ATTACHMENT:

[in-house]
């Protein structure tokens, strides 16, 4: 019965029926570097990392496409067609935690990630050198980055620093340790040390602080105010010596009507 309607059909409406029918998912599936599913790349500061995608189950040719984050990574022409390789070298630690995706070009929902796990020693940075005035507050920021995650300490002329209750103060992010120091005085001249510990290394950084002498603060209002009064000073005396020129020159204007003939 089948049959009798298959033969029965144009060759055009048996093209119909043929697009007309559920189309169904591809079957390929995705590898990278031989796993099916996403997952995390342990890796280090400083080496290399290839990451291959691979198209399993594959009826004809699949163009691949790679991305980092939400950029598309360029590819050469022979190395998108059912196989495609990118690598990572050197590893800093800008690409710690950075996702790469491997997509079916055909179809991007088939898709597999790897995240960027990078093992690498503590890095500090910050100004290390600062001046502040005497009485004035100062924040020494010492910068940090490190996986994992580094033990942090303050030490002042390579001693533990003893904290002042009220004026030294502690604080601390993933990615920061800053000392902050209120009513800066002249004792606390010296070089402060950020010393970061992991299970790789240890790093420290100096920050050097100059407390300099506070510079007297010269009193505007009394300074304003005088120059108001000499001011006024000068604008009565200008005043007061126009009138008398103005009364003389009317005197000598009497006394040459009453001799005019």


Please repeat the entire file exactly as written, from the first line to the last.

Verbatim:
[in-house]
């Protein structure tokens, strides 16, 4: 019965029926570097990392496409067609935690990630050198980055620093340790040390602080105010010596009507 309607059909409406029918998912599936599913790349500061995608189950040719984050990574022409390789070298630690995706070009929902796990020693940075005035507050920021995650300490002329209750103060992010120091005085001249510990290394950084002498603060209002009064000073005396020129020159204007003939 089948049959009798298959033969029965144009060759055009048996093209119909043929697009007309559920189309169904591809079957390929995705590898990278031989796993099916996403997952995390342990890796280090400083080496290399290839990451291959691979198209399993594959009826004809699949163009691949790679991305980092939400950029598309360029590819050469022979190395998108059912196989495609990118690598990572050197590893800093800008690409710690950075996702790469491997997509079916055909179809991007088939898709597999790897995240960027990078093992690498503590890095500090910050100004290390600062001046502040005497009485004035100062924040020494010492910068940090490190996986994992580094033990942090303050030490002042390579001693533990003893904290002042009220004026030294502690604080601390993933990615920061800053000392902050209120009513800066002249004792606390010296070089402060950020010393970061992991299970790789240890790093420290100096920050050097100059407390300099506070510079007297010269009193505007009394300074304003005088120059108001000499001011006024000068604008009565200008005043007061126009009138008398103005009364003389009317005197000598009497006394040459009453001799005019």